[16] R. Biswas, H. Uellendahl, B. K. Ahring, Improving biogas yields using an innovative pretreatment concept for conversion of the fiber fraction of manure, in: Proceedings of International Symposium on ADSW & EC (Anaerobic Digestion of Solid Waste & Energy Crops), Vienna University of Technology, Austria, 2011. [17] D. Cysneiros, C. Keating, T. Mahony, V. O’Flaherty, Evaluation of reactor performance and methanogenic population dynamics during anaerobic digestion of a cellulose-rich substrate in a psychrophilic leach-bed reactor, in: Proceedings of International Symposium on ADSW&EC (Anaerobic Digestion of Solid Waste & Energy Crops), Vienna University of Technology, Austria, 2011. [18] E. Kreuger, I.A. Nges, L. Björnsson, Ensiling of crops for biogas production―effects on methane yield and total solids determination,in: Proceedings of International Symposium on ADSW & EC (Anaerobic Digestion of Solid Waste & Energy Crops), Vienna University of Technology, Austria, 2011. [19] P. Scherer, H. Lippert, G. Wolff, Composition of the major elements and trace elements of 10 methanogenic bacteria determined by inductively coupled plasma emission spectrometry, Biolological Trace Elements Research 5 (1983) 149-163. [20] B. Demirel, P. Scherer, Trace element requirements of agricultural biogas digesters during biological conversion of renewable biomass to methane, Biomass and Bioenergy 35 (2011) 992-998. [21] W. Anunputtikul, Biogas production from cassava tubers, M.Sc Thesis, Suranaree University of Technology, Thailand, 2004. [22] M. Walker, Y. Zhang, S. Heaven, C. Banks, Potential errors in the quantitative evaluation of biogas production in anaerobic digestion processes, Bioresource Technology 100 (24) (2009) 6339-6346. [23] S. Suhartini, S. Heaven, C.J. Banks, Anaerobic digestion of sugar beet pulp: effects of trace element addition on performance and digestate properties,in: Proceedings of International Symposium on ADSW & EC (Anaerobic Digestion of Solid Waste & Energy Crops), Vienna University of Technology, Austria, 2011. [24] P. Vandevivere, L.D. Baere, W. Verstraete, Types of Anaerobic Digesters for Solid Wastes, Biomethanization of OFMSW Web site, 2013, pvdv.pdf. [25] J. Mata-Alvarez, Biomethanization of organic fraction of municipal solid waste, IWA Publishing, UK, 2003. [26] D.J. Hoban, L.V.D. Berg, Effect of iron on conversion of acetic acid to methane during methanogenic fermentations, Journal of Applied Bacteriology 47 (1) (1979) 153-159.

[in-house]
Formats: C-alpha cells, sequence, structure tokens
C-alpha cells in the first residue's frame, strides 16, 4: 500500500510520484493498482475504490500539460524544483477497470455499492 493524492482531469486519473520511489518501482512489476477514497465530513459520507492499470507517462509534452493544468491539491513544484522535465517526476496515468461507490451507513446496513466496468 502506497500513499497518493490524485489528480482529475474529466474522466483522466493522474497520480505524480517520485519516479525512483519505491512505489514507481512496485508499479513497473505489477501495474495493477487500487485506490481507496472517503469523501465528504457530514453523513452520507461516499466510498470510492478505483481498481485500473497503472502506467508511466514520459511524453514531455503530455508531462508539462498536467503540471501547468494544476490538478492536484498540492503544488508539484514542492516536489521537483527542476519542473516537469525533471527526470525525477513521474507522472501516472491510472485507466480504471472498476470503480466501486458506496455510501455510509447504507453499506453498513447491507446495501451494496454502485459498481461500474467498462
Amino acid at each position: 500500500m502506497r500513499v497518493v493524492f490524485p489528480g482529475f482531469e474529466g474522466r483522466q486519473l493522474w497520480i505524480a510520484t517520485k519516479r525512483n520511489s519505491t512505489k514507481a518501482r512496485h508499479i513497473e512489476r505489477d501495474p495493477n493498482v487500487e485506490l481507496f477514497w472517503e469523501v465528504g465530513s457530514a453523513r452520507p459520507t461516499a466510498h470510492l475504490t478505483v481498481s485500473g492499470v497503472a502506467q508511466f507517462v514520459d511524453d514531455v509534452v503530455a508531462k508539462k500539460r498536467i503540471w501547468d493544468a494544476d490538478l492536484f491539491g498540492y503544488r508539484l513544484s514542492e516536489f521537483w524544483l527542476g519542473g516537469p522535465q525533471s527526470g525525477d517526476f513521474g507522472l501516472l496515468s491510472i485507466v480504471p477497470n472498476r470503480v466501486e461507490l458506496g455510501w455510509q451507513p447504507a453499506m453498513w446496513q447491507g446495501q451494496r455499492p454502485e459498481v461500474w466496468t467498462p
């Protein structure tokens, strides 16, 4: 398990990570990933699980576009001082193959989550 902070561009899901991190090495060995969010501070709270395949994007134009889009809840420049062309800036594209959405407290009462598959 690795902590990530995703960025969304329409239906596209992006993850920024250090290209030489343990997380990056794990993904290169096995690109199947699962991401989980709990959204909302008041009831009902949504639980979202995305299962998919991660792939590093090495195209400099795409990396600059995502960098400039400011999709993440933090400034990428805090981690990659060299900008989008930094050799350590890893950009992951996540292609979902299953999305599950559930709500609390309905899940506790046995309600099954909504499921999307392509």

The Potential of Cassava Biomass as a Feedstock for Sustainable Biogas Production in South Africa [27] D. Lin, T. Kakizono, N. Nishio, S. Nagai, Enhanced cytochrome formation and stimulate methanogenesis rate by the increased ferrous concentrations in Methanosarcina barkeri culture, FEMS Microbiology Letters 68 (1-2) (2006) 89-92. [28] A.M. Buswell, H.F. Mueller, Mechanism of methane fermentation, Industrial and Engineering Chemistry 44 (3) (1952) 550-552. [29] W. Anunputtikul, S. Rodtong, Laboratory scale experiments for biogas production from cassava tubers, Asian Journal on Energy and Environment 8 (1) (2007) 444-453. [30] B.M.L. Sampaio, Viabilidade do processo de tratamento anaeróbio do resíduo da industrialização da mandioca em sistema de duas fases (Viability of the anerobic treatment


process of the industrialization of cassava residue in a two-phase system) , M.Sc Thesis, UEM, Maringa, 1996. [31] A. Fernandes, M. Takahashi, Tratamento da manipueira por processos biológicos―aeróbio e anaeróbio, in Resíduos da industrialização da mandioca (Treatment of cassava by aerobic and anaerobic biological processes of industrialization of cassava waste), Cereda MP, Paulicéia, São Paulo, 1994. pp. 133-150. [32] A.C. Barana, M.P. Cereda, Cassava wastewater (manipueira) treatment using a two-phase anaerobic biodigestor, Food Science and Technology 20 (2) (2000) 183-186. [33] P. Sirirote, N.K. Thnaboripat, S. Tripak, The production of biogas from cassava tubers, KMITL Science Technology Journal 10 (1) (2010) 30-36.

Suggest Documents